That is not to say I take the position that Linux is completely golden and Windows is purely trash. There are always bugs and problems. However, given what I paid for my Linux distros, I think I got a really good deal which far exceeds expectations.

    The problem is that some vocal Windows people will jump on Linux bugs as "proof" that Linux is not "ready" and so on. But Microsoft's latest antic convinces me that Windows, after how many years, is less ready.

  • by Anonymous Coward on Monday August 18, 2014 @03:17AM (#47693039)

    Seriously? You can't file taxes either by hand or in a browser? If so, that's an epic fail by the Australian government. Can't blame linux for that stupidity.

  • by Anonymous Coward on Monday August 18, 2014 @04:48AM (#47693239)

    Thing is, it's so maintenance-heavy, it costs way more to provision and admin than just about everything else around.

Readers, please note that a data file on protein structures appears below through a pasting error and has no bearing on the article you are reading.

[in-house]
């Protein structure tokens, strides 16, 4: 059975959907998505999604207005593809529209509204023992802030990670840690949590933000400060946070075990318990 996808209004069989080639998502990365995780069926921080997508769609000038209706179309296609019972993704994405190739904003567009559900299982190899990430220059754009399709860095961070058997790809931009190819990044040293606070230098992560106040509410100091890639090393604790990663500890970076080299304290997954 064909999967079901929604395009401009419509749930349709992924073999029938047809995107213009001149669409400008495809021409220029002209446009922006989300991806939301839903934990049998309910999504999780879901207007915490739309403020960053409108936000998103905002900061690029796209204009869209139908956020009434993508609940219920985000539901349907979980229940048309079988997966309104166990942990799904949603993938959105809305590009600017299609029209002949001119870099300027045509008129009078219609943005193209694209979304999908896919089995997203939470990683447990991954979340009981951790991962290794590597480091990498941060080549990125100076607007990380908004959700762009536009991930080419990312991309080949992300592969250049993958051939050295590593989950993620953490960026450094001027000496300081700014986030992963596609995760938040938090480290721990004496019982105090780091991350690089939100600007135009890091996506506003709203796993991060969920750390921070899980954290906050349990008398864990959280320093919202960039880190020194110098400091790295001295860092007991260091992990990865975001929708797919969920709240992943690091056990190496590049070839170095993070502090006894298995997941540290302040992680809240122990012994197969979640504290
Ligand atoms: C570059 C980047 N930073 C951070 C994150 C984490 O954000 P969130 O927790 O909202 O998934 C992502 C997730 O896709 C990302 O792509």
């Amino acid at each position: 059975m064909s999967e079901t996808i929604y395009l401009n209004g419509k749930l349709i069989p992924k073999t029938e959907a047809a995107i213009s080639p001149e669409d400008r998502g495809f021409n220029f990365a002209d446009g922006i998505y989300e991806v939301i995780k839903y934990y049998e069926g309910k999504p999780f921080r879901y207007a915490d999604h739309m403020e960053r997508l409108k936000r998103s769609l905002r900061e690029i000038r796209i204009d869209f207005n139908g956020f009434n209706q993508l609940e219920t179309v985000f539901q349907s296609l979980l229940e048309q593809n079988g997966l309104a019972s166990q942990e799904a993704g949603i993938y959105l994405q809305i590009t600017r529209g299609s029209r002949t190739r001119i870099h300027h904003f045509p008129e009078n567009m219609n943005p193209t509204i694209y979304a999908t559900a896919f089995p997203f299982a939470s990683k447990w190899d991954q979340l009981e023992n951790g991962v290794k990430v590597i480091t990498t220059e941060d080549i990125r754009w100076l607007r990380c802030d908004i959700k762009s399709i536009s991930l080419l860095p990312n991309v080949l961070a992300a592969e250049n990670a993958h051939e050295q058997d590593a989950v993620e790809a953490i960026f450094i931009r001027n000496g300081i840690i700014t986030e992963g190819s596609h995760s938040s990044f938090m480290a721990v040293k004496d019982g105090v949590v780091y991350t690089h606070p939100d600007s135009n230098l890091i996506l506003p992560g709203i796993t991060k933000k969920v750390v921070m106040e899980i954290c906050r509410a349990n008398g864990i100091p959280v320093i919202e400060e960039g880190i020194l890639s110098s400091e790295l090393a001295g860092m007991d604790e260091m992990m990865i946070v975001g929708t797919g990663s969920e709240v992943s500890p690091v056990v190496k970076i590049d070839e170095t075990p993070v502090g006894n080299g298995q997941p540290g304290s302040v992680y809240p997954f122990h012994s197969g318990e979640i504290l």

Nonsense. On the desktop (and ONLY on the desktop), Windows consistently has lowest TCO. Apple systems have some very decent software in certain markets, and should be chosen where this platform makes the worker more productive, but base costs are slightly higher and (more importantly) administrative tools are severely lacking. A competent admin may be needed to automate deployment, but once that's done, you have everyone else in the building being more productive than with some half-assed Open Source offering or inefficient, insecure joke of a cloud offering.

    It is an utterly false economy to regard the cost of an Office license or the time taken to install it as significant compared to the continual productivity loss from second rate solutions. Anyway, even if you're paying minimum wage with no benefits and no overheads (i.e. imagination), the "software licensing and maintenance" cost is still a teeny part of overall monthly expenditure associated with each employee.